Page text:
Late on Wednesday night, the Chinese Football Association (CFA) released details of two new rules that the Chinese Super League (CSL) must follow. Both rules are significant and have immediate consequences, not just for Chinese football, but for the global transfer market. Let’s break down the what and the why of Chinese football’s latest brainwaves, before examining what consequences are likely.
Chinese football is no stranger to controversy and those in charge don’t always handle things well – from handing out widely inconsistent bans for similar incidents to radically changing the league’s transfer policy in the middle of a transfer window, fans have come to expect the unexpected. Even so, the CFA‘s twin edicts – issued at 9:56pm and 10:01pm on Wednesday night – came from way, way out of left field.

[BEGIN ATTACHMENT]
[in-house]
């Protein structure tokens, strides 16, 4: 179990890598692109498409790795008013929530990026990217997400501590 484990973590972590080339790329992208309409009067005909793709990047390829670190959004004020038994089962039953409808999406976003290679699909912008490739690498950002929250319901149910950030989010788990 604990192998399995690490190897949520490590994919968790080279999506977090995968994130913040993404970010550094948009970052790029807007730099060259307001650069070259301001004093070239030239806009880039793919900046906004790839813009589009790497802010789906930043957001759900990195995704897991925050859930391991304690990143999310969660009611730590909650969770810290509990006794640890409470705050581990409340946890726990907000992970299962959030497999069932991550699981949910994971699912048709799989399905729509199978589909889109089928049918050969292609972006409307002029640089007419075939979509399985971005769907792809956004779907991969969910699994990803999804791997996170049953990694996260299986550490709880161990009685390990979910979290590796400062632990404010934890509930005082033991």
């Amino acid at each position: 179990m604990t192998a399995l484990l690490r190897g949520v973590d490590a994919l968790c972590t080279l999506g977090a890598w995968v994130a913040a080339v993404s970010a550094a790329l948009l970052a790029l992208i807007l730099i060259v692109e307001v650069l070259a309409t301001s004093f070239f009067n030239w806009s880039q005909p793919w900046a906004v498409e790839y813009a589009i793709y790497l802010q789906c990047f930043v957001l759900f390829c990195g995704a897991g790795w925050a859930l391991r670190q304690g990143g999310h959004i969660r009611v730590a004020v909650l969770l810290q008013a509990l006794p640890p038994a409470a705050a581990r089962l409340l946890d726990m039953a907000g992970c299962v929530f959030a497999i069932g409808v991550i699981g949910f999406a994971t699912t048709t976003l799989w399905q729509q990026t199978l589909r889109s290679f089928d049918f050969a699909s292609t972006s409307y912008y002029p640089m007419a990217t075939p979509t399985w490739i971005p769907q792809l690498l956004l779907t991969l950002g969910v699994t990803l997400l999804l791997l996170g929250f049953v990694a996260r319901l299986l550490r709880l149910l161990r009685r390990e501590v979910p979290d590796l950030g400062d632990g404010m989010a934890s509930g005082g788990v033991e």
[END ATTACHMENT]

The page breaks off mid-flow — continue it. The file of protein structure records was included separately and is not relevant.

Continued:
There have been a couple of fantastic, long-form articles written in recent days about sport in this part of the world. The first comes from Brook Larmer, author of the 2005 book Operation Yao Ming which details the rise of China’s most famous sporting son. Writing in the New York Times, Larmer turns his attention to golf, describing a fascinating picture of the wealthy, driven parents of kids as young as eight essentially creating their own mini versions of the state-backed sports schools that have been so successful in churning out Olympians. Here’s an extract:
Manny Ramirez left Taiwan last week, one week short of completing his initial three-month contract with the EDA Rhinos in the CPBL, ostensibly because he “wanted to spend more time with his family.” While quite possibly true, no one was buying that as the main reason: reports soon linked him to Japan – though nothing has so far materialized – and now his agent has says he’s keen to return to the big leagues i.e. MLB.